This week, nearly 28,000 students will find out whether they scored high enough on a test to earn a spot at one of the city's eight specialized high schools, but this year's eighth graders could be the last to go through that process. NY1's Lindsey Christ filed the following report.
In honor of high school admissions week, here's a numbers problem. Make that a problem with the numbers.
There are 77,000 eighth graders. Five thousand scored well enough on an exam to get into one of the city's specialized high schools.
Stuyvesant High School has always required the highest scores. This year, 952 students got in. Just 21 of them are Hispanic. Seven are black.
"These schools are the jewels in the crown for our public school system," said Mayor Bill de Blasio. "They produce extraordinary leaders."
The student demographics at the specialized schools, however, have been increasingly out of line with the rest of the school system. Seventy percent of city students are black or Hispanic. This year, they got 12 percent of the offers.
As a candidate, de Blasio pledged to make admissions based on more than just a single test. On Tuesday, he said he's committed to making that change.
"This is a city blessed with such diversity. Our schools, particularly exceptional schools, need to reflect that diversity," he said.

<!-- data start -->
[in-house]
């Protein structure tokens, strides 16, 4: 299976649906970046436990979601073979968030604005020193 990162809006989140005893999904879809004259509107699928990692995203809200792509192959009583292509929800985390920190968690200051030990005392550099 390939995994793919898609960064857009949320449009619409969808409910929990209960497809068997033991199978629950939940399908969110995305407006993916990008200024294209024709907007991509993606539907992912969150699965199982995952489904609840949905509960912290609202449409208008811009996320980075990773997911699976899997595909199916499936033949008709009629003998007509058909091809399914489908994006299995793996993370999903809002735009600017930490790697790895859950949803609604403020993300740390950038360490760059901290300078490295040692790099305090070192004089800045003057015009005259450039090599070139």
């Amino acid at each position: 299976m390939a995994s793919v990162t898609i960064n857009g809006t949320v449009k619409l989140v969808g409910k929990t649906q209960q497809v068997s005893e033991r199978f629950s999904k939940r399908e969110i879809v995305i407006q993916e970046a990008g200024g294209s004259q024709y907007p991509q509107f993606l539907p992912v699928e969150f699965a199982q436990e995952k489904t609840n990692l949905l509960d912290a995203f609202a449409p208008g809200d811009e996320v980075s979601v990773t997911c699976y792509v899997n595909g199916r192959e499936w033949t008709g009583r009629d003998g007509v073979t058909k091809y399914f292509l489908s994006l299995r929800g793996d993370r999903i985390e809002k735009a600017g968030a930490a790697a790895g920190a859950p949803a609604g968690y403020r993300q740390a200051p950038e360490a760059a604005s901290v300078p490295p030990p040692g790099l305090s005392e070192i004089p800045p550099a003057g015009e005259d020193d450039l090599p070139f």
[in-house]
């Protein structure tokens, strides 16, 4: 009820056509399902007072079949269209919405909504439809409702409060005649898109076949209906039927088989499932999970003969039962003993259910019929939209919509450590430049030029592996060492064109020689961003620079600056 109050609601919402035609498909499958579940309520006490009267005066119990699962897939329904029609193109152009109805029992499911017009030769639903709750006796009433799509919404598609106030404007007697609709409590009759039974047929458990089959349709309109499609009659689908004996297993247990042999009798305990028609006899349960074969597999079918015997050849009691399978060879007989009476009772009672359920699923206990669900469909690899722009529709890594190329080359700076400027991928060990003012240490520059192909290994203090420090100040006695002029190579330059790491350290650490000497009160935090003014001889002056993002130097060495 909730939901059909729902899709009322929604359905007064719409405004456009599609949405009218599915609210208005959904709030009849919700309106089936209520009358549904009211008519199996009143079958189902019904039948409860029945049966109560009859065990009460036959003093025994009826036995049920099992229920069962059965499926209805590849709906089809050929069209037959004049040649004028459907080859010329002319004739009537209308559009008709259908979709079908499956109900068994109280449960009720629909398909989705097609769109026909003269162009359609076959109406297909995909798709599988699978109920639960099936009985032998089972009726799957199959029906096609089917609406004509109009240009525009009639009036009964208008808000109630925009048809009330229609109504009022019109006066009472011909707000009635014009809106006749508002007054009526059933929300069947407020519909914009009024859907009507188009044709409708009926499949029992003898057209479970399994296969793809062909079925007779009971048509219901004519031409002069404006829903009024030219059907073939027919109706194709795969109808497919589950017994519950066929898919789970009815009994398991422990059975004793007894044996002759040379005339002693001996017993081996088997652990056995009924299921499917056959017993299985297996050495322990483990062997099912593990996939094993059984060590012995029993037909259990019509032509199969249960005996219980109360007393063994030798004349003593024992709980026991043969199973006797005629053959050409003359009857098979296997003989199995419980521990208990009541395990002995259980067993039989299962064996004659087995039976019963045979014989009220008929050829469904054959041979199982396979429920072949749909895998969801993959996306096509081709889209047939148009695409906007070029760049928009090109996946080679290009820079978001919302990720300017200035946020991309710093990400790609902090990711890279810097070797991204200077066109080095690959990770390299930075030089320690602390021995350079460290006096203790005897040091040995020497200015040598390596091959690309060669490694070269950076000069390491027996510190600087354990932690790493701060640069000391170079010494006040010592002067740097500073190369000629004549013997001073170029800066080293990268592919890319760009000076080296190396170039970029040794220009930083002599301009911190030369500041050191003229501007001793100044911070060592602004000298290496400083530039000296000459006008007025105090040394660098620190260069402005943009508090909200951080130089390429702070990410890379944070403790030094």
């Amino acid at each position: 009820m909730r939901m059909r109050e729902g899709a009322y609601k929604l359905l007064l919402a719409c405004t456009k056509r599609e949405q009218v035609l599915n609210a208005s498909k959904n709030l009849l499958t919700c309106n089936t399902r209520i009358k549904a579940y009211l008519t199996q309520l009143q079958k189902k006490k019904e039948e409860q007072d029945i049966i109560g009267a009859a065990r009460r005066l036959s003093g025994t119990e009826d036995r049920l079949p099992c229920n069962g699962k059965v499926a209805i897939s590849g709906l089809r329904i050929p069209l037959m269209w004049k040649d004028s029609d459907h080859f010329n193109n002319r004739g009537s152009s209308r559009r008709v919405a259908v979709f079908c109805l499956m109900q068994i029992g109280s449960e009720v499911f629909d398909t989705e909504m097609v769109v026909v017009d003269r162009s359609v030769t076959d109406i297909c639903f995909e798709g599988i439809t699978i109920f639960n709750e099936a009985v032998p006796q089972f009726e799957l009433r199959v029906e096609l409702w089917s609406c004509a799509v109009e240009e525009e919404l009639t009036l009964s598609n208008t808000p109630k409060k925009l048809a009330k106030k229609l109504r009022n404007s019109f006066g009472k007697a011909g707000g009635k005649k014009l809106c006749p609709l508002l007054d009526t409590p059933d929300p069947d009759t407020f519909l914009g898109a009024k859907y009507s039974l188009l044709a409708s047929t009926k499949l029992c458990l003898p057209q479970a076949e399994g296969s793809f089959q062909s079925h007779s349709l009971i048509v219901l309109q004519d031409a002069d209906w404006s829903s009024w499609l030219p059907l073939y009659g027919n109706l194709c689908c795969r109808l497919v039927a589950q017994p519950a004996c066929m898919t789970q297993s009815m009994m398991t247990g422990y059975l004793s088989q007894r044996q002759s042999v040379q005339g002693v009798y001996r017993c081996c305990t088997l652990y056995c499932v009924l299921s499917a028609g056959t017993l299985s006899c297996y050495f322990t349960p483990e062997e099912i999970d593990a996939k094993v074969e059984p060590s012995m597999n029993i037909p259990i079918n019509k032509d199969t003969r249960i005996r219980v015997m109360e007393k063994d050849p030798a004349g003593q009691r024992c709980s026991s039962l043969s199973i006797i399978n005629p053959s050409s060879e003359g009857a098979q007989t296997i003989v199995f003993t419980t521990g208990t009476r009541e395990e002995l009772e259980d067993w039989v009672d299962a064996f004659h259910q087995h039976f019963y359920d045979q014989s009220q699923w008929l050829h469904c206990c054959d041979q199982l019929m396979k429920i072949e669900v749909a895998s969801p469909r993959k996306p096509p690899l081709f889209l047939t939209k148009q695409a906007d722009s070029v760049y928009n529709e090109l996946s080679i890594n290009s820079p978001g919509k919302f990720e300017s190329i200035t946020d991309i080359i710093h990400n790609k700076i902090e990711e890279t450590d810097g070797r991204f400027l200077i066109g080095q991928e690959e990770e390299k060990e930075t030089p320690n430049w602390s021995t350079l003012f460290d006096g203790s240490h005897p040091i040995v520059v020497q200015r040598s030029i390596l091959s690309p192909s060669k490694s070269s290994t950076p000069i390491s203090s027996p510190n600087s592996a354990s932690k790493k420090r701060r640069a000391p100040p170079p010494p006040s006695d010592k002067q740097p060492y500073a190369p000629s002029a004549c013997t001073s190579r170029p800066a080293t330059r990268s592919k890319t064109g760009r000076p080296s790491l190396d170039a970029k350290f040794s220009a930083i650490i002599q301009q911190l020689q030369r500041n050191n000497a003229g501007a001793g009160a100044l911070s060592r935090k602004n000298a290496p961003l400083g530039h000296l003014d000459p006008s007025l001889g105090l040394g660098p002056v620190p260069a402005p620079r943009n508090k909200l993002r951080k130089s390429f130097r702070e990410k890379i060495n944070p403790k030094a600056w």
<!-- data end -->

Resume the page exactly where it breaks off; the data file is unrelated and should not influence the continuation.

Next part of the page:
Admissions requirements are set in state law for the three oldest, and traditionally most prestigious, specialized high schools, so for Stuyvesant, Bronx Science or Brooklyn Tech, the mayor would have to go to Albany. For five other specialized high schools, however, the mayor can change the test-based admissions process.
Meanwhile, the U.S. Department of Education is currently investigating a complaint filed by the NAACP Legal Defense Fund, which claims that admission by test score alone is discriminatory because many black and Hispanic students have less access to expensive test prep courses.
"So what you see is that students who are able to afford or access that test prep are able to gain access into the schools," said Monique Lin-Luse of the NAACP Legal Defense Fund.
What they've suggested, and the mayor has embraced, is a process similar to what most prestigious universities use for admissions. That means seventh graders gearing up for a summer of test prep might need to focus on essays, interviews and their report card grades as well.